The Play

(Survey of Dramatic Literature)

Hapgood opens with a mostly silent scene in the men’s changing room of an old-fashioned indoor swimming pool in London. As a black man dressed like a bum shaves, voices are heard speaking on a shortwave radio. Men, some carrying briefcases, pass back and forth between the lobby, the changing cubicles, and the swimming pool. The briefcases are dropped off and picked up at various cubicles. After all but the black man leave, a woman carrying an umbrella and one of the briefcases emerges from the shower. Elizabeth Hapgood, of British intelligence, and Ben Wates, an American agent, discuss certain events as one of the men, Ernest Ridley, returns to say he was surprised that the two Russian agents in the previous maneuver are twins. He and another British agent, Merryweather, address Hapgood as “Mother.” There is confusion about who ended up with what briefcase, and Hapgood orders the Russian twins arrested. After she leaves and Paul Blair, another British agent, arrives, Wates says, “She blew it.”

In the following scene, Blair is at a zoo to meet one of the protagonists in the opening charade, Joseph Kerner, a Russian-born physicist. Kerner was sent to England years before as a “sleeper,” but he is now a double agent working for the British. Blair tells him that his career as a spy is over and demands, “Joseph—I want to know if you’re ours or theirs.” Blair is upset because, in addition to the phony information Kerner has been passing, real secrets about his work on the Strategic Defense Initiative have turned up in Moscow. Another problem is that the tracking device in Kerner’s briefcase disappeared during the switch at the swimming pool. While watching Hapgood’s eleven-year-old son, Joe, play rugby, Hapgood reveals to Blair her suspicions about Ridley, wondering how, if he was following one Russian, he noticed that there were two of them. Blair would rather the traitor be Kerner, because “the real secrets are about intentions and deployment.”

In Hapgood’s office, Blair tells Wates that Hapgood, the only woman on the Defence Liaison Committee, is called “Mother” because she is always the one who serves the tea, and though she is also called Mrs. Hapgood, she has never been married. He refuses to identify the father of her son. Wates has traced the missing bleeper to Hapgood’s office and had her followed. Hapgood arrives to disclose that she knows she...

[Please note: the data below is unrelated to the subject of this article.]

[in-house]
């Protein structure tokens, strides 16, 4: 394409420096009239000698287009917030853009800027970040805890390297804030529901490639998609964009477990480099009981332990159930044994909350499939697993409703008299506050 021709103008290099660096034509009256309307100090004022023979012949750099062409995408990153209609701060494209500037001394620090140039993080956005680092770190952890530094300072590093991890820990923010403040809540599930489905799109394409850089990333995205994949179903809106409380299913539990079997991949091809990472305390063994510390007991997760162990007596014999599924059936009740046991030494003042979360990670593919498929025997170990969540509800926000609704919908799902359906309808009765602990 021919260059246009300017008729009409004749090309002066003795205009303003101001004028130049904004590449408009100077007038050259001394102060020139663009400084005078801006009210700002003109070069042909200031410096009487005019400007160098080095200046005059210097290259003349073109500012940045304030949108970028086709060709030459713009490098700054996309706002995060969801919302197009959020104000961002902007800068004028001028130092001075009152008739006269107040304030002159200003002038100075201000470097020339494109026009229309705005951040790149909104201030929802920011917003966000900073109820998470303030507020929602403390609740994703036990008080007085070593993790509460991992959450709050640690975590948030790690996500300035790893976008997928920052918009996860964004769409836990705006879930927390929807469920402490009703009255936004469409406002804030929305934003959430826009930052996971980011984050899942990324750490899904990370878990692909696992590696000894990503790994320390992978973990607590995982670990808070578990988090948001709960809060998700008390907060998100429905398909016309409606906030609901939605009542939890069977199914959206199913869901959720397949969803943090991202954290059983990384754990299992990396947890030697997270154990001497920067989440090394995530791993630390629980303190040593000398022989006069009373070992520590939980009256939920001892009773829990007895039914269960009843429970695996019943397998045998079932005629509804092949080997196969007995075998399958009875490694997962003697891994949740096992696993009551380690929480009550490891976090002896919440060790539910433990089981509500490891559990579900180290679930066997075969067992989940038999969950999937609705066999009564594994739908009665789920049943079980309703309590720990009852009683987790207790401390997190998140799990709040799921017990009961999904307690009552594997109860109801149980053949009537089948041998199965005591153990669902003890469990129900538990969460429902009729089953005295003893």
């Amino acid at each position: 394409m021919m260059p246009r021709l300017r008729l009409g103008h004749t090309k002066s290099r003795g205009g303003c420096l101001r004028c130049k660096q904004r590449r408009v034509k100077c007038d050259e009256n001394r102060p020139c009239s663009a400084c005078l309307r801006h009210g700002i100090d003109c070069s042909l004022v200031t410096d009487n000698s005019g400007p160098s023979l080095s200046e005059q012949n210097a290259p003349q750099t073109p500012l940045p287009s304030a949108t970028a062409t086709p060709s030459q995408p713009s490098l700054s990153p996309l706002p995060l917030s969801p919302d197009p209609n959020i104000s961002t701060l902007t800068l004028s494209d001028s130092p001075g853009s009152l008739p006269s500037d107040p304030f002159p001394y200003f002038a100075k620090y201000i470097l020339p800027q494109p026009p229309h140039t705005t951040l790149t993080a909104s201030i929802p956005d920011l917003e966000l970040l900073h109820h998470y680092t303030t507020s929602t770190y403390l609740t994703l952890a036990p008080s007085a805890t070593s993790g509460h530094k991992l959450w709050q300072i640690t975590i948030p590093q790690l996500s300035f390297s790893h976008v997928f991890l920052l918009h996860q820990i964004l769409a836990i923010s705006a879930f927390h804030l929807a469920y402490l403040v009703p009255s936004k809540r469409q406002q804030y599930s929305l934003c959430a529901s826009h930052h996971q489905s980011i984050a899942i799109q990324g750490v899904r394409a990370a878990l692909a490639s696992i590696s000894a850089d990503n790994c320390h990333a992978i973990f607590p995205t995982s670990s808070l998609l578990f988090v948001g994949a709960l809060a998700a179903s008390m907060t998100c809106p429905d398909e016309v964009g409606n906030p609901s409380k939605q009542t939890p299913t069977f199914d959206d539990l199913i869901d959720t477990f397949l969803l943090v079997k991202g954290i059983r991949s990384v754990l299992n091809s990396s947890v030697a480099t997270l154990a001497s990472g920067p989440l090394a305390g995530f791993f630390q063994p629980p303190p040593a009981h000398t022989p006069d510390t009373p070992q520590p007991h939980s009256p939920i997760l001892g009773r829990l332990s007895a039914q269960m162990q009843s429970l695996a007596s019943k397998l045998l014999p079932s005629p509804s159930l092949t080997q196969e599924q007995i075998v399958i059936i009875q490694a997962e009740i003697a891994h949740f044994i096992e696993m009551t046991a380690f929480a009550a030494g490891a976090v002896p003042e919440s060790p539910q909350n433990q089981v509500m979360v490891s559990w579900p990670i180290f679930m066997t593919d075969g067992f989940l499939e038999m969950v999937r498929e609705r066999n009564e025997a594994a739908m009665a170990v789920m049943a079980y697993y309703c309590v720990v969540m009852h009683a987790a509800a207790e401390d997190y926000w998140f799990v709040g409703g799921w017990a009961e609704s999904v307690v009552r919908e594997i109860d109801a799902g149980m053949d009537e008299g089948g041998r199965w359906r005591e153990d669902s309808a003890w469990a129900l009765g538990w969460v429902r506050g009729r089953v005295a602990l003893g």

(The entire section is 987 words.)

Dramatic Devices

(Survey of Dramatic Literature)

Hapgood’s depiction of a turbulent world is heightened by the play’s division into twelve scenes in seven locations. Tom Stoppard’s stage directions suggest that Hapgood is to have an almost cinematic quality. The opening scene is meant to hook the audience’s attention, with the repeated yet fluid entrances and exits of the characters, and to suggest that the proceedings will involve an element of farce. As some scenes change, a character often remains in place, as if the play were a film cutting from one shot to another. Stoppard once provides an “inter-scene” in which the actor playing Ridley becomes Ridley’s twin; the stage direction reads, “It’s like a quantum jump.” At the beginning of the final confrontation at the swimming pool, the stage is dark as one Ridley enters carrying a flashlight; the stage darkens further, obliterating all but the light into whose beam the other Ridley walks, moving to embrace his twin. Such techniques underscore the play’s theatricality while commenting on its concern with identity and truth.

Hapgood is full of the jargon of espionage. For the Russians, Kerner is a “sleeper,” an undercover agent slowly establishing his “cover” before beginning to reap the information his masters desire. To Hapgood, he is her “joe,” an agent outside her service working directly for her. Language is used to make other points in the play. It separates the British characters from...

(The entire section is 475 words.)


(Great Characters in Literature)

Sources for Further Study

Billington, Michael. Stoppard the Playwright. London: Methuen, 1988.

Nightingale, Benedict. “The Latest from Stoppard: A Quark-and-Dagger Thriller.” New York Times, March 27, 1988, p. B5.

Oorballis, Richard. “Tom Stoppard.” In British Playwrights, 1956-1995: A Research and Production Sourcebook, edited by William W. Demastes. Westport, Conn.: Greenwood Press, 1996.

Radin, Victoria. “Whodunnit? Whocares?” New Statesman 115 (March 18, 1988): 29-30.

Schleuter, June. Dramatic Closure: Reaching the End. Teaneck, N.J.: Fairleigh Dickinson University Press, 1995.